I think I heard Alton Brown say that there is a chemical reaction in tomatoes once they hit below 50 degrees. Once you refrigerate them, the chemical process takes place, and it does not reverse itself once the temp is raised. You will not see a difference in flavor between cold tomatoes served cold, and tomatoes brought back to room temp. Neither tomato has been kept at room temp. You will see the difference in flavore between a tomato that has been kept at room temp, and a tomatoa that has ever been chilled below 50 degrees. Your findings do not support your original thought which was "Tomatoes taste better if they are not refrigerated." You refrigerated the tomatoes in both trials, and then claimed essentially that refrigerated tomatoes taste the same as refrigerated tomatoes that have been brought to temp.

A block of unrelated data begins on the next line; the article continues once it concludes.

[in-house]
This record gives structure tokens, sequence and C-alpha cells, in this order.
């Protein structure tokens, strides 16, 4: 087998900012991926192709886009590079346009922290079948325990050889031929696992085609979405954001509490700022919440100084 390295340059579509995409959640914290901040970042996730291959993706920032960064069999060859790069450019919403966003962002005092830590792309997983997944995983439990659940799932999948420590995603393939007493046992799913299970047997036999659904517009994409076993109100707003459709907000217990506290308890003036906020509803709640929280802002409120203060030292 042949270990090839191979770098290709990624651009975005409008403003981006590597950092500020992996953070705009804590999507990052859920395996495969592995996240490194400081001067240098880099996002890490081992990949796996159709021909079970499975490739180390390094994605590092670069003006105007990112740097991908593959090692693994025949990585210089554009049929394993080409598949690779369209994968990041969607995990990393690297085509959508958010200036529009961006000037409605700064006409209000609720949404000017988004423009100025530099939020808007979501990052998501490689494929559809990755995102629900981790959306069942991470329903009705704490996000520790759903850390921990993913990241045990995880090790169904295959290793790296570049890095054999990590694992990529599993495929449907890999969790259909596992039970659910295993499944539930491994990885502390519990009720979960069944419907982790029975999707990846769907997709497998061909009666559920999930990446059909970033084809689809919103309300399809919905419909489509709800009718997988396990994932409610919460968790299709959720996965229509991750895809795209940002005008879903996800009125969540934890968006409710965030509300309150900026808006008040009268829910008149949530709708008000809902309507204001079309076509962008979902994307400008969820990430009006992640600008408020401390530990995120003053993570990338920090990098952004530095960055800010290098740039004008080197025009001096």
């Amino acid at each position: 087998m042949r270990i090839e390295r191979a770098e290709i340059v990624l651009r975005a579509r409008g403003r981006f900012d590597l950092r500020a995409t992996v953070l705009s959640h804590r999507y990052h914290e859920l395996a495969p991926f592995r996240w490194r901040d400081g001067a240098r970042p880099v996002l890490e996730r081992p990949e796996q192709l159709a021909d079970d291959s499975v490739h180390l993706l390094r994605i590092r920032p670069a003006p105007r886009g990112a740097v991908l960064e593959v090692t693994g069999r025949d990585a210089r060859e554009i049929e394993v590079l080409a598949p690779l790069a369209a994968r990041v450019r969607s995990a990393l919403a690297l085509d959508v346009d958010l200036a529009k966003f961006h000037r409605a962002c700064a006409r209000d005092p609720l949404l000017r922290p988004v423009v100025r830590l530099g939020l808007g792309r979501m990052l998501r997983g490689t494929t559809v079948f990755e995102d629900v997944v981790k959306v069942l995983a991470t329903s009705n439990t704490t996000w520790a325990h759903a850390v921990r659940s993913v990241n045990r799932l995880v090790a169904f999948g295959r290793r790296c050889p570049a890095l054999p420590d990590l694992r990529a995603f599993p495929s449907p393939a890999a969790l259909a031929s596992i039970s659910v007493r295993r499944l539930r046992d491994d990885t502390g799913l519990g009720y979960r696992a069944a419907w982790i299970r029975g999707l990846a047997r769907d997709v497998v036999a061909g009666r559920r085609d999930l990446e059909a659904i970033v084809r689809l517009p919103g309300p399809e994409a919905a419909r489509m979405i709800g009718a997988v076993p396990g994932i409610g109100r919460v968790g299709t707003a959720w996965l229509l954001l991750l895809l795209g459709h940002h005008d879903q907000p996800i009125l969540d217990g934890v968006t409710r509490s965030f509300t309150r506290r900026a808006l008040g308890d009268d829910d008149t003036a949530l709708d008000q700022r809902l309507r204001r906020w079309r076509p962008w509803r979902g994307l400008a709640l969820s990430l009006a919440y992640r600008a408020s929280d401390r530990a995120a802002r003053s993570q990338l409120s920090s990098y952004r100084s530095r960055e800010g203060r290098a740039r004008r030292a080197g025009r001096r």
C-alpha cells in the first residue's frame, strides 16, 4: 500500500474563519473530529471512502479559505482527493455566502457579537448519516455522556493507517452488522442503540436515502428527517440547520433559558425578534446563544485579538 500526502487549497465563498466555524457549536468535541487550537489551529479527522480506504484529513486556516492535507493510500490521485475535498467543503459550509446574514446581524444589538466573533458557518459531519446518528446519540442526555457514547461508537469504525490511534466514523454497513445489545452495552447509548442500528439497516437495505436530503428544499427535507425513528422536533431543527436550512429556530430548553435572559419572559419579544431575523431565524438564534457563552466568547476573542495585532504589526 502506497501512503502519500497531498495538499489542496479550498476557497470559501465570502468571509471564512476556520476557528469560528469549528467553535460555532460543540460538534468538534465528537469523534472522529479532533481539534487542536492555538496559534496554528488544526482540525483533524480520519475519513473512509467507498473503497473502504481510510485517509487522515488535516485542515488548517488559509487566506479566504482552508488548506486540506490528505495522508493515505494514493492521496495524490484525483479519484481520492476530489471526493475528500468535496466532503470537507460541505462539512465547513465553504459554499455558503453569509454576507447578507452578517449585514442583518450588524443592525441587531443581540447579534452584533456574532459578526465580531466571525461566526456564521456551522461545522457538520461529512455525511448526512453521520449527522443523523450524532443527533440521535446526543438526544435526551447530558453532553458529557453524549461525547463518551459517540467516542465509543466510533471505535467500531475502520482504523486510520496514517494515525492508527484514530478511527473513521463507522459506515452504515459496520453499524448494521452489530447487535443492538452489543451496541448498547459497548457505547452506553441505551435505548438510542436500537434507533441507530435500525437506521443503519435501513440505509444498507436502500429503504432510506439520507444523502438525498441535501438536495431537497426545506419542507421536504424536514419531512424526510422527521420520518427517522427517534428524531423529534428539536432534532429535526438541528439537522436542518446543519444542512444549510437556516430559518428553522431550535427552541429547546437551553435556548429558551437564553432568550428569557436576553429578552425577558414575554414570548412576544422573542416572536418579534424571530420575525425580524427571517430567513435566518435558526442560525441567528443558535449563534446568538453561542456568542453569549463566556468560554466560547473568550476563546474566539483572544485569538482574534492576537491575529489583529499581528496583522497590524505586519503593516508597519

>>5. Long, slow cooking of Italian tomato sauce (for example, for spaghetti) improves the flavor of the sauce because the ingredients (garlic, basil, oregano, etc.) meld together: I find just the opposite. The sauce becomes flat tasting, which I think is the result of the acidity of the tomatoes disappearing. A tomato sauce cooked briefly has much more zing and fresh flavor.<<

            I think this is supposed to be true for sauces using canned tomatoes only.

            I don't really know if either of these things is true, but I might experiment with fresh tomatoes now. I'll have quite a few in August like everyone else!